Vitamin D deficiency is a low level of vitamin D in the body. Vitamin D is found in a few foods. It is also produced when the skin is exposed to the ultraviolet rays of the sun. Vitamin D is stored in the body's liver and fatty tissues.
|Copyright © 2002 Nucleus Communications, Inc. All rights reserved.|
Vitamin D deficiency can be caused by:
- Problems producing vitamin D from the skin's exposure to sunlight
- Not getting enough vitamin D in the diet or from supplements
- Not absorbing enough vitamin D from the digestive tract
- Problems with the process of converting vitamin D to a form that the body can use
Things that may raise the risk of this problem are:
- Lack of direct sun exposure from things like:
- Spending a lot of time indoors, such as in long term care facilities
- Wearing clothes that cover most of the skin
- Living in northern latitudes during the winter
- Having darker skin
- Not eating enough foods that contain vitamin D
- Having conditions and procedures that affect the body's ability to absorb vitamin D from the digestive tract, such as:
- Problems that affect the process of converting vitamin D to a form that the body can use, such as:
People with mild to moderate deficiency may not have symptoms. Those with a severe deficiency may have:
- Bone and muscle pain
- Hip pain
- Muscle weakness
- Problems walking, climbing stairs, and getting out of a chair
- Frequent falls
The doctor will ask about your symptoms and health history. A physical exam will be done. You may also be asked about your diet.
Your level of vitamin D will be tested. This can be done with blood tests.
The goal of treatment is to increase vitamin D levels. This can be done with:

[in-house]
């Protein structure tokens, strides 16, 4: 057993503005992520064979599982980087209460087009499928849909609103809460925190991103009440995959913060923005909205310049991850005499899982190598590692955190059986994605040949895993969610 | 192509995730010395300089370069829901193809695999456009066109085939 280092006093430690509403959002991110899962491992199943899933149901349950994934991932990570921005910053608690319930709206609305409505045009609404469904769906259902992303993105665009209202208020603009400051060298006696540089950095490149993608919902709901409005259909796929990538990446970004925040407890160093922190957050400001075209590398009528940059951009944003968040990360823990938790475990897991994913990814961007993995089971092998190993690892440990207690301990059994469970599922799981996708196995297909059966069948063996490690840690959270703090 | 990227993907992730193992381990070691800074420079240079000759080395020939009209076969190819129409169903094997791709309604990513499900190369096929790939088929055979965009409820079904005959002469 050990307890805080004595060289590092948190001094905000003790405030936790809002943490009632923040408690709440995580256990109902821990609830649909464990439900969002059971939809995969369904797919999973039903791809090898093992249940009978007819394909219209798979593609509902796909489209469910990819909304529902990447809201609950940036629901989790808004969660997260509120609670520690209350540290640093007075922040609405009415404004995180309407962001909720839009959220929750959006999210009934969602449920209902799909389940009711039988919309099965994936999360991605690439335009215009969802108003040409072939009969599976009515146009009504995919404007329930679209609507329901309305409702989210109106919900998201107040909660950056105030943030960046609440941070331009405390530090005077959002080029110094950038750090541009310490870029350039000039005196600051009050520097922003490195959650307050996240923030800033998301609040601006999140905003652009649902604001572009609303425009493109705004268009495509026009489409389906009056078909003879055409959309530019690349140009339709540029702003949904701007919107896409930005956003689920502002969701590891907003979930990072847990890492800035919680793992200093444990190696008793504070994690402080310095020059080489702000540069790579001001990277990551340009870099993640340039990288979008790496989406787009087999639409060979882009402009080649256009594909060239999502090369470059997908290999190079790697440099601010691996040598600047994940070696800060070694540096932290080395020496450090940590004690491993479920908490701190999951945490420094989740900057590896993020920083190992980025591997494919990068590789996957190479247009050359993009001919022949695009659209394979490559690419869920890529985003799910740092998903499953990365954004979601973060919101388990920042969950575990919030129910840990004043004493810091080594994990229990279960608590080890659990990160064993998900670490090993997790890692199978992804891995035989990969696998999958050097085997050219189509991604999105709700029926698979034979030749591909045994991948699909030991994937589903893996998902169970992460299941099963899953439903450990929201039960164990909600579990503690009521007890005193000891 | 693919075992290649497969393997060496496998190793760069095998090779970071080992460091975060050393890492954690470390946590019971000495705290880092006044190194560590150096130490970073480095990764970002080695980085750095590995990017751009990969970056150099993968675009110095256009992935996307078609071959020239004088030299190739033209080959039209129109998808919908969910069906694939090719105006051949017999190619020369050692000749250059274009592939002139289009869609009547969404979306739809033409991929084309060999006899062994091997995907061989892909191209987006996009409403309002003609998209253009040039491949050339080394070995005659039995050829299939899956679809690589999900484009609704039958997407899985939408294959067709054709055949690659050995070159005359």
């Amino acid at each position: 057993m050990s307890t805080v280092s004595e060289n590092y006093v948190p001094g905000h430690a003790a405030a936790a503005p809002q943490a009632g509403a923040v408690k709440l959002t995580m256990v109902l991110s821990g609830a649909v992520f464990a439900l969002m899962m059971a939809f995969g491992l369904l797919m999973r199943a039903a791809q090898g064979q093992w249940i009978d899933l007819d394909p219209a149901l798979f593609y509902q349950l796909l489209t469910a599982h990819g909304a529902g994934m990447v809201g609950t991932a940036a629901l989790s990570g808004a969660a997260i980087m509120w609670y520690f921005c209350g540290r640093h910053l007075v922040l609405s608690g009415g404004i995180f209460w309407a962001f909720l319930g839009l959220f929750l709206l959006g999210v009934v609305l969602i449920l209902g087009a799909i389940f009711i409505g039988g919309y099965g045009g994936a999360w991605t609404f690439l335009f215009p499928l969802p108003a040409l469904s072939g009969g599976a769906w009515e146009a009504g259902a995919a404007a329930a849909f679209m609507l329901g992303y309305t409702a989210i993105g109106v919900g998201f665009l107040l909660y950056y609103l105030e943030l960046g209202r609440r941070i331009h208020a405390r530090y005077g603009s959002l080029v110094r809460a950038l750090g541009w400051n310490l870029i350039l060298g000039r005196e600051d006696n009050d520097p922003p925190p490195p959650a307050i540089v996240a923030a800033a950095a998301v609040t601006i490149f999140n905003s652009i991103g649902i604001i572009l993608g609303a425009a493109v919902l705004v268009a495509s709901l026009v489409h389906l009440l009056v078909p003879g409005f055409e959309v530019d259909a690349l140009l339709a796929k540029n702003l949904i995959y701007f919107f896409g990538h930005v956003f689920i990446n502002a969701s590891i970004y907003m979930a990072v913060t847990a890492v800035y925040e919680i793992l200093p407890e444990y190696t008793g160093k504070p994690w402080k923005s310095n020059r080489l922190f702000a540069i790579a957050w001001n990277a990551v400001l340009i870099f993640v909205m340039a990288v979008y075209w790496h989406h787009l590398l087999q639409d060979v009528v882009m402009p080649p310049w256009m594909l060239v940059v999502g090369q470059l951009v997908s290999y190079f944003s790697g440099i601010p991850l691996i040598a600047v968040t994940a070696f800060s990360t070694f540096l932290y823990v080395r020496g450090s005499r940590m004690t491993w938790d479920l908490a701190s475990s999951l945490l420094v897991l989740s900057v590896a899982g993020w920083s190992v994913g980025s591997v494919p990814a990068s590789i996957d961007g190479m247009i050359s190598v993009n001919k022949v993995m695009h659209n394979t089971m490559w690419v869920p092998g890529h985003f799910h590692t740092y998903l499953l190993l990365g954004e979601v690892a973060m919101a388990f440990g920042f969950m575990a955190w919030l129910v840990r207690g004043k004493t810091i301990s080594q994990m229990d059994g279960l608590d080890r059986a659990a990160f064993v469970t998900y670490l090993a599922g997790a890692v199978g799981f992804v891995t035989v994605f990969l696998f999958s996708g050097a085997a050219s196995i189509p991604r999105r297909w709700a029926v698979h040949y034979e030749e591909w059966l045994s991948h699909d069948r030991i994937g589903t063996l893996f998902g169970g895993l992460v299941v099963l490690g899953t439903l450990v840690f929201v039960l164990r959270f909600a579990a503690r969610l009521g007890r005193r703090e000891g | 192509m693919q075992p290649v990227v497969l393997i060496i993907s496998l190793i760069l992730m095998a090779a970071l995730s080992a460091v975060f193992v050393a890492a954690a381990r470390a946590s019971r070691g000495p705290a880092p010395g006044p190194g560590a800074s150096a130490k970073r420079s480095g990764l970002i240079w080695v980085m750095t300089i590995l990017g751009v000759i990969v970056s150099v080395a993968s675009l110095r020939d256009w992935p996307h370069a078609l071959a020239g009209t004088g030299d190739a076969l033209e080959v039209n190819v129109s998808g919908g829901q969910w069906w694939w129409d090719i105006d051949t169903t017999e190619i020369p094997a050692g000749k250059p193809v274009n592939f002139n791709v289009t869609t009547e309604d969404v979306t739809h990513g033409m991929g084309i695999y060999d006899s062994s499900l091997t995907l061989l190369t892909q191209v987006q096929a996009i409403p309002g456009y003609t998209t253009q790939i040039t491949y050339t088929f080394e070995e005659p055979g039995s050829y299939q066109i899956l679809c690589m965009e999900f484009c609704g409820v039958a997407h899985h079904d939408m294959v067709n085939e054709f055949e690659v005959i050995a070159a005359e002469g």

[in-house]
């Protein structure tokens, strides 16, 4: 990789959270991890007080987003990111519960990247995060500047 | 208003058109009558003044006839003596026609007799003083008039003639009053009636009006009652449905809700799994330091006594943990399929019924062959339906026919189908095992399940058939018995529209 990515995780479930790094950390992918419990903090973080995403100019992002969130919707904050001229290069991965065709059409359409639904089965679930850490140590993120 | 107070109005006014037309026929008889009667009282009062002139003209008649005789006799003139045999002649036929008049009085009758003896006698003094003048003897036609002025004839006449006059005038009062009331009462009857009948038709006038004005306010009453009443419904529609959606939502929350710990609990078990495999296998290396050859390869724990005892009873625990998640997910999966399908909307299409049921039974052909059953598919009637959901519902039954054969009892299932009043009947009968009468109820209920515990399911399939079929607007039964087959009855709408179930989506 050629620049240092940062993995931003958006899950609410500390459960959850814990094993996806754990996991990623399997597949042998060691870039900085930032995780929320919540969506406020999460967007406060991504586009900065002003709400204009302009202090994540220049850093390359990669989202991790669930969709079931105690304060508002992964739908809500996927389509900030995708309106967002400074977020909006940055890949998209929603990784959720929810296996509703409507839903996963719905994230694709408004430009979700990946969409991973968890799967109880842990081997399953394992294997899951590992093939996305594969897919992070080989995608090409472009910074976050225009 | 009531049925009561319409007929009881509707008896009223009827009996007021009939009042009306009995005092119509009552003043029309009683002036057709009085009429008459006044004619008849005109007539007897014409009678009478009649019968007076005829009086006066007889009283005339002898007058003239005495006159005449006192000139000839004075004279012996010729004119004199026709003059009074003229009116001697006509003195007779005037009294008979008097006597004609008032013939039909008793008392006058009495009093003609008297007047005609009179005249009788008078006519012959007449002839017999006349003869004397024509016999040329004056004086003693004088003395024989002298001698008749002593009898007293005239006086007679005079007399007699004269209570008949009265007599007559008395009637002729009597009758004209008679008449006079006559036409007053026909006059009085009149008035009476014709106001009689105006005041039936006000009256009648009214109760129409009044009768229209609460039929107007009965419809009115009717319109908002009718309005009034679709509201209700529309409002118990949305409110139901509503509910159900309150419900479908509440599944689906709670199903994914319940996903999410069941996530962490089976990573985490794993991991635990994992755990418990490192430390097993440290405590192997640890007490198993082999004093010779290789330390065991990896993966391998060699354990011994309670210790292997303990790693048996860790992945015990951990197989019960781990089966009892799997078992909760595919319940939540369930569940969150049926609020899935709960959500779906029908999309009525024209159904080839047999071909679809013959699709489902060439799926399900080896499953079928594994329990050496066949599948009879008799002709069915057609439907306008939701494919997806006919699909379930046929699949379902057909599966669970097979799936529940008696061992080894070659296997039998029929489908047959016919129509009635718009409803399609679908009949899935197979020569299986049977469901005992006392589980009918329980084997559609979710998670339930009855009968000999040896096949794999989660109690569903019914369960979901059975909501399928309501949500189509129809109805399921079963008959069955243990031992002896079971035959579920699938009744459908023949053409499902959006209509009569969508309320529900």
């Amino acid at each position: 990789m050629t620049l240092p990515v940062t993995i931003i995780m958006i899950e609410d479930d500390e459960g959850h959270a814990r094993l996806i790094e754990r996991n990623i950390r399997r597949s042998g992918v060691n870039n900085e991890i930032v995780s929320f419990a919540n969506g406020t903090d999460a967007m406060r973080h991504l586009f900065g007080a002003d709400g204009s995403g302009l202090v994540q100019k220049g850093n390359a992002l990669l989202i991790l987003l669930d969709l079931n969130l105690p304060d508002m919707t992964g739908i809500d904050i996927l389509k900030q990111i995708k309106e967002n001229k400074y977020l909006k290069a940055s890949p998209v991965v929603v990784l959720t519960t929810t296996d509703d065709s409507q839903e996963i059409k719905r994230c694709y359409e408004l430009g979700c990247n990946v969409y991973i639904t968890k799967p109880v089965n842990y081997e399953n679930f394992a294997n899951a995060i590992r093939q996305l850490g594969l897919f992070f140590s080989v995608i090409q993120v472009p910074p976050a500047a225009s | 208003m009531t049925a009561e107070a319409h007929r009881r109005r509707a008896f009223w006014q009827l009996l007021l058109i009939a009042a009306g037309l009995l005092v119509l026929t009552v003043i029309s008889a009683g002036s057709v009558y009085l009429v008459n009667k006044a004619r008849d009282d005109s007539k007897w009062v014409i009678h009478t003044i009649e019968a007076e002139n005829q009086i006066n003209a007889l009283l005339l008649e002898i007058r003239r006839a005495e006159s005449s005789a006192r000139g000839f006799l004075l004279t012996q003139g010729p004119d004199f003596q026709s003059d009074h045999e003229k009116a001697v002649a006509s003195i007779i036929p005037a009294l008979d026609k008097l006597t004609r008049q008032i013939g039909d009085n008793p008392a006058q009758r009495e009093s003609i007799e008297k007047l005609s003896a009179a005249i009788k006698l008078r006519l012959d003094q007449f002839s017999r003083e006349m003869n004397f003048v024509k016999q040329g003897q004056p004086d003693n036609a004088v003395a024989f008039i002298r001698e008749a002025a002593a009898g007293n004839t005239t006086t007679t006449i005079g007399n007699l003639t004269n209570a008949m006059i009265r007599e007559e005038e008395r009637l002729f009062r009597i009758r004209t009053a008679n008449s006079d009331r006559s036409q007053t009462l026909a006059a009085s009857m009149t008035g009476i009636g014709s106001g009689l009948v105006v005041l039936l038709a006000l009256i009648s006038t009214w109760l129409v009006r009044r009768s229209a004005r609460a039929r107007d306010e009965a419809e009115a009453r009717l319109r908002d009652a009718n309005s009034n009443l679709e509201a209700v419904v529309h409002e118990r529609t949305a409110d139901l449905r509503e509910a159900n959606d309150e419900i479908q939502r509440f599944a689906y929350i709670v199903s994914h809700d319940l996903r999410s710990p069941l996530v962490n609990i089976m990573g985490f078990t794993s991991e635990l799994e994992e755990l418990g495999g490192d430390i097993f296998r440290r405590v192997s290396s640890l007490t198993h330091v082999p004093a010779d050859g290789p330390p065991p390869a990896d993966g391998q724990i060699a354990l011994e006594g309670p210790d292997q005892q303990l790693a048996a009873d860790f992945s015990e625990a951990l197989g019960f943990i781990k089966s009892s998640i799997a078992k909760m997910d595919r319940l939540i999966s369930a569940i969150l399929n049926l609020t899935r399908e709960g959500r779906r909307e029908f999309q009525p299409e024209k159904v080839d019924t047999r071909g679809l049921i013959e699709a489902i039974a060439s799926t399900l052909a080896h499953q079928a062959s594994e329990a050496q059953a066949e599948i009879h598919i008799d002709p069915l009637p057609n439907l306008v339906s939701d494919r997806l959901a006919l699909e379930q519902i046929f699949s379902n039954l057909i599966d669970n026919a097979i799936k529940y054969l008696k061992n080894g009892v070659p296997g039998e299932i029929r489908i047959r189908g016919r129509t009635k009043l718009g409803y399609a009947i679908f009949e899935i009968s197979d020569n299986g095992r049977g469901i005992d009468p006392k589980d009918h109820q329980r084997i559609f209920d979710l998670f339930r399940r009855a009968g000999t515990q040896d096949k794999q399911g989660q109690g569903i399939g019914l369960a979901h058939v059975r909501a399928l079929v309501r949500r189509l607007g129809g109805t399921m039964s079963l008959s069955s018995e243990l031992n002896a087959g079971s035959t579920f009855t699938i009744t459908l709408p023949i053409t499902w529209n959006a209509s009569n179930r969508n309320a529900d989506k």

- Vitamin D supplements
- Ultraviolet light therapy
The risk of this problem may be lowered by:
- Eating foods that contain or are enriched with vitamin D, such as milk, juices, and cereal
- Getting some sun exposure
National Celiac Association http://www.csaceliacs.org
Office of Dietary Supplements—National Institutes of Health http://ods.od.nih.gov
American Academy of Dermatology. Position statement on vitamin D. American Academy of Dermatology website. Available at: http://www.aad.org/Forms/Policies/Uploads/PS/PS-Vitamin%20D.pdf. Accessed February 4, 2021.
Dietary supplement fact sheet: vitamin D. Office of Dietary Supplements website. Available at: http://ods.od.nih.gov/factsheets/VitaminD-HealthProfessional. Accessed February 4, 2021.
Holick MF. The vitamin D deficiency pandemic: Approaches for diagnosis, treatment and prevention. Rev Endocr Metab Disord. 2017 Jun;18(2):153-165
Vitamin D deficiency in adults. EBSCO DynaMed website. Available at: https://www.dynamed.com/condition/vitamin-d-deficiency-in-adults. Accessed February 4, 2021.
- Reviewer: EBSCO Medical Review Board Dianne Scheinberg Rishikof MS, RD, LDN
- Review Date: 12/2020
- Update Date: 02/04/2021